A senior living community will only feel like home if the fit is right. From the type of community needed to cultural considerations (including opportunities for socializing, availability of events, faith-based support, and more), this guide will help guide you in finding that perfect fit.
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Understanding Your Needs: Assisted vs. Independent Living
Assisted living is ideal for any older adult who needs extra help with Activities of Daily Living (ADLs). With this support, seniors gain the freedom to explore interests, participate in community activities, make new friends, and enjoy life to the fullest. Independent living is an ideal option for healthy and active seniors — it feels similar to living at home, but with more social interaction and support for enhanced independence. Some senior communities offer both assisted and independent living, with varying levels of care available for assisted living residents.
Having a comprehensive understanding of the senior’s needs will help narrow down the list of options. Then, you can determine whether a community will be a good fit based on the following cultural aspects.
Assessing Culture at a Senior Living Community
Once you’re certain that a community can offer the type of housing and level of care required, take a closer look at the culture. While touring different communities, pay attention to:
- The social environment. Are residents social? From enjoying meals to participating in events, many seniors appreciate opportunities to socialize with their peers.
- Events and activities. If events and outings are important, look at the monthly calendar. At The Argyle, we have an action-packed calendar that includes game nights, movies, and other activities at home. We also plan outings throughout Denver, including Bronco’s games, fall foliage bus tours, and other seasonal events.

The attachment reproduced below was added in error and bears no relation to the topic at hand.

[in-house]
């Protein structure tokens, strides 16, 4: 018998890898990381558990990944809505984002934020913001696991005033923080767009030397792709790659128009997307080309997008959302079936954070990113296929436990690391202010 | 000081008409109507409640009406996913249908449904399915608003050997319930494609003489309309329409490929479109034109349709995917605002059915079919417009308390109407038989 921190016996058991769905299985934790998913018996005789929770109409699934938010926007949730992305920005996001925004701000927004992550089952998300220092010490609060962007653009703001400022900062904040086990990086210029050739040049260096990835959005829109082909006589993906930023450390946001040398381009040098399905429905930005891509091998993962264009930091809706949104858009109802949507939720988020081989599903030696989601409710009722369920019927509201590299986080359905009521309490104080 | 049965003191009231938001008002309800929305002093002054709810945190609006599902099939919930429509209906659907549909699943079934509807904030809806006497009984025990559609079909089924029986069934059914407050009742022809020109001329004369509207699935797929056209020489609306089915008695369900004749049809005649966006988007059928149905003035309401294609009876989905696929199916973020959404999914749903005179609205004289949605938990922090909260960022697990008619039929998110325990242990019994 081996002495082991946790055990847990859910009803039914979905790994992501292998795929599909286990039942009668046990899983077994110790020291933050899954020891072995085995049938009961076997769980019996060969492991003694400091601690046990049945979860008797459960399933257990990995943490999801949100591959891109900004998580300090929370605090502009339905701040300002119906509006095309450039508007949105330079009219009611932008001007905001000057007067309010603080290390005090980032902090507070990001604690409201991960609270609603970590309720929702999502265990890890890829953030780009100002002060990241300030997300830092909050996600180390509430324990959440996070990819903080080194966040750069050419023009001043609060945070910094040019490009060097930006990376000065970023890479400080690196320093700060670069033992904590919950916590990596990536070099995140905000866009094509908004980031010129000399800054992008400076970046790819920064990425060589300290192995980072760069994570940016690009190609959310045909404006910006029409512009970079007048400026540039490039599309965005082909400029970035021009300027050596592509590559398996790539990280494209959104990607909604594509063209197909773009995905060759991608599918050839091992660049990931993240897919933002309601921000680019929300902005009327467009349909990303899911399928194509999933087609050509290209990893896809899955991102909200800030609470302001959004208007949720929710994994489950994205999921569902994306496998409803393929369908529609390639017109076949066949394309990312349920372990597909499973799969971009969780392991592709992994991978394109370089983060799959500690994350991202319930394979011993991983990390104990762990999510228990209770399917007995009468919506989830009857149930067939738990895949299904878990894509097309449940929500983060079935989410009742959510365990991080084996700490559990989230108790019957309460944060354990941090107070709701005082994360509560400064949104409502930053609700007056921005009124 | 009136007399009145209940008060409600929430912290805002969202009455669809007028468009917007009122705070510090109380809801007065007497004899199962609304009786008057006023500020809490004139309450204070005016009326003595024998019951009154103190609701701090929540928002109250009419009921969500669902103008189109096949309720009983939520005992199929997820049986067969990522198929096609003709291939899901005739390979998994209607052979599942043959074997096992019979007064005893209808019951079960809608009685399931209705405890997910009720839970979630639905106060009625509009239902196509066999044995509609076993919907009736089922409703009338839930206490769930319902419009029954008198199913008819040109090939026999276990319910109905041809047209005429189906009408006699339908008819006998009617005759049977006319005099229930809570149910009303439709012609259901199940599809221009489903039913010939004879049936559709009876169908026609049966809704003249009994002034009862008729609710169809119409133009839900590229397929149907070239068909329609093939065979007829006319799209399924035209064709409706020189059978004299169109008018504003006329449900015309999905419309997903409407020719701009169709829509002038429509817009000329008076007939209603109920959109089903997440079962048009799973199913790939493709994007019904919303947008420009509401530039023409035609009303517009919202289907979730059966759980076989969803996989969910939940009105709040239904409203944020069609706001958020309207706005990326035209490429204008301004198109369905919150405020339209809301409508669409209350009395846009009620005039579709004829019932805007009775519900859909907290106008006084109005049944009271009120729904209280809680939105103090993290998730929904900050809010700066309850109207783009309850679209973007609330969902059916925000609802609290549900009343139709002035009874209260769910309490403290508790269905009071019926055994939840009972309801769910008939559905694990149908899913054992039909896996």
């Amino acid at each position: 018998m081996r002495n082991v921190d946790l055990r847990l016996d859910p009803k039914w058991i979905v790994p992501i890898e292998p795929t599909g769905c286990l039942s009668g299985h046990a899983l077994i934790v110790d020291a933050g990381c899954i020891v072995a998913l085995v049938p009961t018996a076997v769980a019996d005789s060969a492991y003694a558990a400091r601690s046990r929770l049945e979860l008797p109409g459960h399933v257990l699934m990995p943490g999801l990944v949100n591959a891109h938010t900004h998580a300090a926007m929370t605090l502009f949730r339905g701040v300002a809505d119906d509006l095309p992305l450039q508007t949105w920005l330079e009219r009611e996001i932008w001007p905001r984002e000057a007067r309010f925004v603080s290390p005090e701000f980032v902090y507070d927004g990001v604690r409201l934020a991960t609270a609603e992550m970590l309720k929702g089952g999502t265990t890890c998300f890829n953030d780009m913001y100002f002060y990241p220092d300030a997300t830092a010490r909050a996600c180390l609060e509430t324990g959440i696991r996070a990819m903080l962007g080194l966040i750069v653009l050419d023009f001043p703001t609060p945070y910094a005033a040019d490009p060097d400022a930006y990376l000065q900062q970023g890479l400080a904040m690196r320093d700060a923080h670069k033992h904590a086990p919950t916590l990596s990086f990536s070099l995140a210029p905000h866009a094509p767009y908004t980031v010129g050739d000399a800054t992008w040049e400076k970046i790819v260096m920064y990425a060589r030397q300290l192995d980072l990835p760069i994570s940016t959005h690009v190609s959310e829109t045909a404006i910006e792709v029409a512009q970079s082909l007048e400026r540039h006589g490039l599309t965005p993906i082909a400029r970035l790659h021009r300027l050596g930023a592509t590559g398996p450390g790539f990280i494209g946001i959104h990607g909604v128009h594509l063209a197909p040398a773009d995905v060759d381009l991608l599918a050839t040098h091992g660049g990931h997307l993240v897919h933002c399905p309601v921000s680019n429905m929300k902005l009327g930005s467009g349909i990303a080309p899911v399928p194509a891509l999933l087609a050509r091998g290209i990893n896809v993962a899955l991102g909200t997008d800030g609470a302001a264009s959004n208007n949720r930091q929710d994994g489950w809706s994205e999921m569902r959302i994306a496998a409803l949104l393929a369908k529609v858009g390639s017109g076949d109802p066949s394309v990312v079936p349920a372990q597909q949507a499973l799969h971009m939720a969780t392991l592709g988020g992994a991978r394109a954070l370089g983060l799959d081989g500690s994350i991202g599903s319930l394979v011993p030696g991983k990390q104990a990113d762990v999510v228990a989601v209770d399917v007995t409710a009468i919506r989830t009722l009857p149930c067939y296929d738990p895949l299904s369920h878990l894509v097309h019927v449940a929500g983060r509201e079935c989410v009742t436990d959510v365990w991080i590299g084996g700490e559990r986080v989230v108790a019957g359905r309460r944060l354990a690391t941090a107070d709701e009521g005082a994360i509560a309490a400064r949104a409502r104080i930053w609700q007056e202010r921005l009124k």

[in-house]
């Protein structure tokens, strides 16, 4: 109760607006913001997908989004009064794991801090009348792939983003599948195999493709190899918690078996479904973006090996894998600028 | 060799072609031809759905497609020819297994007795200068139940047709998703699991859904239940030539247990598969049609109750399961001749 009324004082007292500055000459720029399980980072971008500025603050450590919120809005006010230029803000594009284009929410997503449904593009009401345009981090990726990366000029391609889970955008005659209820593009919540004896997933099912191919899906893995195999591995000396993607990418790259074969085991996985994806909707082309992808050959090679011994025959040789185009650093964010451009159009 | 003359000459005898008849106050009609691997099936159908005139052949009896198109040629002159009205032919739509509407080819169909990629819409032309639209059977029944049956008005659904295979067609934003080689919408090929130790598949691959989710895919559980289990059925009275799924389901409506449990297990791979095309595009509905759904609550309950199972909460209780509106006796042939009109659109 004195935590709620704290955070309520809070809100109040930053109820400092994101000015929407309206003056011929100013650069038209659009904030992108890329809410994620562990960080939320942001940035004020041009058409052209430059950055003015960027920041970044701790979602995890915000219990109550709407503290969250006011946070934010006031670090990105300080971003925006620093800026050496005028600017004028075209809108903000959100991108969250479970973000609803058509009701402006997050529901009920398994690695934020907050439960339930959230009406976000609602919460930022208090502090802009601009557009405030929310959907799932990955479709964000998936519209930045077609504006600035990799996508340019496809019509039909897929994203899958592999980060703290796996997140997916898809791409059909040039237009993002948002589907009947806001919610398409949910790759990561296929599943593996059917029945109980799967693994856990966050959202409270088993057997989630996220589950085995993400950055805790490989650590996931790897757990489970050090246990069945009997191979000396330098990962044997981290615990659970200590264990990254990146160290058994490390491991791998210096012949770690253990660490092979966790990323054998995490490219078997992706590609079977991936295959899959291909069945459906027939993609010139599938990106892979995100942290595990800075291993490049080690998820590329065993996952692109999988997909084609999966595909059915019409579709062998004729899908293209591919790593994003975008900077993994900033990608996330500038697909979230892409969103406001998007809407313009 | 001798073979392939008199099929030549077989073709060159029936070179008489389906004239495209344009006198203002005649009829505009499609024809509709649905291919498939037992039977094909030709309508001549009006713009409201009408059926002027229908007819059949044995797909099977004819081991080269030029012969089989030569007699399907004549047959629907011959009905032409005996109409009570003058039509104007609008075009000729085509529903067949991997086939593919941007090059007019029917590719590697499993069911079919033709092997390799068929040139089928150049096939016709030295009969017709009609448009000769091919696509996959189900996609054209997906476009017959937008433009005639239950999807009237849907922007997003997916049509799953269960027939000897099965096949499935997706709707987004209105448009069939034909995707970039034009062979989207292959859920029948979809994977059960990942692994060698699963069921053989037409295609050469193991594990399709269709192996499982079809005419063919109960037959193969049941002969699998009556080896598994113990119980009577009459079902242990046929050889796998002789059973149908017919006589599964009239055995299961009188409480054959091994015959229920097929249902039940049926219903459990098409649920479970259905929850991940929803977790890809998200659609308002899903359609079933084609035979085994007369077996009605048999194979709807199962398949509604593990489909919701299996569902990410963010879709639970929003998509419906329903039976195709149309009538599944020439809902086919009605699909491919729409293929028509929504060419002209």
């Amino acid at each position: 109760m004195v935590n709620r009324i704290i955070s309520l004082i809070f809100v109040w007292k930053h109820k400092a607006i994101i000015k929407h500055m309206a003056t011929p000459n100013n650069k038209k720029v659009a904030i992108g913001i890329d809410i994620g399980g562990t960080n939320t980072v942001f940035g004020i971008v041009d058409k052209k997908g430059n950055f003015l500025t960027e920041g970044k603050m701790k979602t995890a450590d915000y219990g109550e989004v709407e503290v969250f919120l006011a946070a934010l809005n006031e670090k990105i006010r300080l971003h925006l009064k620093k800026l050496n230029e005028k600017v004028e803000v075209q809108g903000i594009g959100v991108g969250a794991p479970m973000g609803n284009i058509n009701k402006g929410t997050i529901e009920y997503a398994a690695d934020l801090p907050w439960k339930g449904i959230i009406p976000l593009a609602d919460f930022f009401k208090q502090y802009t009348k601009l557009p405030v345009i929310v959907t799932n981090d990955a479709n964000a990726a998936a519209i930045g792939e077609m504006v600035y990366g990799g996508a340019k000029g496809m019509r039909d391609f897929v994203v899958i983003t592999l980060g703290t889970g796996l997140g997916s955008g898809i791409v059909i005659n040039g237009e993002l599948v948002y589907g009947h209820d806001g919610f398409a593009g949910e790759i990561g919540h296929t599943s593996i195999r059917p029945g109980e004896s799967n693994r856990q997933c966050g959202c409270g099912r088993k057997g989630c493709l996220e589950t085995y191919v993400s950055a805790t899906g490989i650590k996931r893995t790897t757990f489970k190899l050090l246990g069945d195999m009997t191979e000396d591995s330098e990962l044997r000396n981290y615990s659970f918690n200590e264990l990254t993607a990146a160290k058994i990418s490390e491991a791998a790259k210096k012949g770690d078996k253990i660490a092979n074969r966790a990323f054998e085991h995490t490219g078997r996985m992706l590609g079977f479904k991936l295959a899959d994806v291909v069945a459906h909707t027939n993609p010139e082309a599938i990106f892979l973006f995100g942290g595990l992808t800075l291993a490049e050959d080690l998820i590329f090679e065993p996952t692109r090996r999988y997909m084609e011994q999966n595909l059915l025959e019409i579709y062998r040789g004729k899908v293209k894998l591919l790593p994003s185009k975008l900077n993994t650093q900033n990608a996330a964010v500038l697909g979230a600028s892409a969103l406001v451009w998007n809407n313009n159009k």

- Care and attention from staff. Do staff express genuine care for residents? When staff are truly interested in residents and their lives, it shines through in the culture of a community.
- Dining options. Food is important, and not just for dietary reasons. Many senior living communities have vibrant community dining rooms with a social atmosphere, where residents can develop deep relationships as they share meals together. At The Argyle, we also check in with residents to ensure our menu includes selections they’ll enjoy.
- Historic neighborhood roots. A shared sense of history can enhance the level of connection you feel toward a senior community. Does the managing organization have a longstanding connection with the community, or are they a national chain? There’s no right or wrong answer, but many families prefer communities that are guided by shared values with a staff whose sole responsibility is to the residents and their place within the local community.
- The grounds and neighborhood. You should also assess areas beyond the community’s walls. Are the grounds maintained and is the neighborhood pleasant? Are there restaurants, parks, and other amenities nearby? Is transportation provided for errands and other needs?
- Devotional services. Every senior living community approaches faith differently. Some hold denomination-specific services at home, others offer non-denominational prayer groups, and some facilitate access to a range of devotional services. If faith is important, don’t neglect this piece of the culture puzzle.
- Wellness programs. Research conclusively shows that lifestyle choices impact aging. Wellness programs help seniors make healthy choices about diet, exercise, and more. Some communities offer fitness programs and classes, regular visits from specialists, and more.
- The accommodations. Of course, it’s important to love the room or apartment! Think about the amount of space, floor plan, natural light, and whether the space feels like a comfortable place to relax and unwind.